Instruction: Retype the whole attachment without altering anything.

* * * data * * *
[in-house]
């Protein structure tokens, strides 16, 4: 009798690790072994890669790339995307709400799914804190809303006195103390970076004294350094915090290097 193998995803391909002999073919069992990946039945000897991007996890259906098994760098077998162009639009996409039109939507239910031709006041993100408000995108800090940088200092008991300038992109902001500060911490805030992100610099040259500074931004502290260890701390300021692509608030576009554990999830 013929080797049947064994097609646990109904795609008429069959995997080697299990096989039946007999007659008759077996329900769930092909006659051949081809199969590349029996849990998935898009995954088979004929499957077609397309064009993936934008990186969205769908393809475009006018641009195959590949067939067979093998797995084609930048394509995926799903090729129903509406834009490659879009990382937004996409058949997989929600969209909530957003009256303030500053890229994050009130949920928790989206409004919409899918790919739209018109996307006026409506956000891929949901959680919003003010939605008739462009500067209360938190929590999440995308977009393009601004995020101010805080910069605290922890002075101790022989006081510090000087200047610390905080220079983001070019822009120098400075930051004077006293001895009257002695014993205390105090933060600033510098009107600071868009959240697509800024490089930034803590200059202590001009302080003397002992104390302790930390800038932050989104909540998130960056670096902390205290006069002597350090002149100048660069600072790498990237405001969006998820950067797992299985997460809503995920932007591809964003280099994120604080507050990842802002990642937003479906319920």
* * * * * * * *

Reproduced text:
[in-house]
């Protein structure tokens, strides 16, 4: 009798690790072994890669790339995307709400799914804190809303006195103390970076004294350094915090290097 193998995803391909002999073919069992990946039945000897991007996890259906098994760098077998162009639009996409039109939507239910031709006041993100408000995108800090940088200092008991300038992109902001500060911490805030992100610099040259500074931004502290260890701390300021692509608030576009554990999830 013929080797049947064994097609646990109904795609008429069959995997080697299990096989039946007999007659008759077996329900769930092909006659051949081809199969590349029996849990998935898009995954088979004929499957077609397309064009993936934008990186969205769908393809475009006018641009195959590949067939067979093998797995084609930048394509995926799903090729129903509406834009490659879009990382937004996409058949997989929600969209909530957003009256303030500053890229994050009130949920928790989206409004919409899918790919739209018109996307006026409506956000891929949901959680919003003010939605008739462009500067209360938190929590999440995308977009393009601004995020101010805080910069605290922890002075101790022989006081510090000087200047610390905080220079983001070019822009120098400075930051004077006293001895009257002695014993205390105090933060600033510098009107600071868009959240697509800024490089930034803590200059202590001009302080003397002992104390302790930390800038932050989104909540998130960056670096902390205290006069002597350090002149100048660069600072790498990237405001969006998820950067797992299985997460809503995920932007591809964003280099994120604080507050990842802002990642937003479906319920």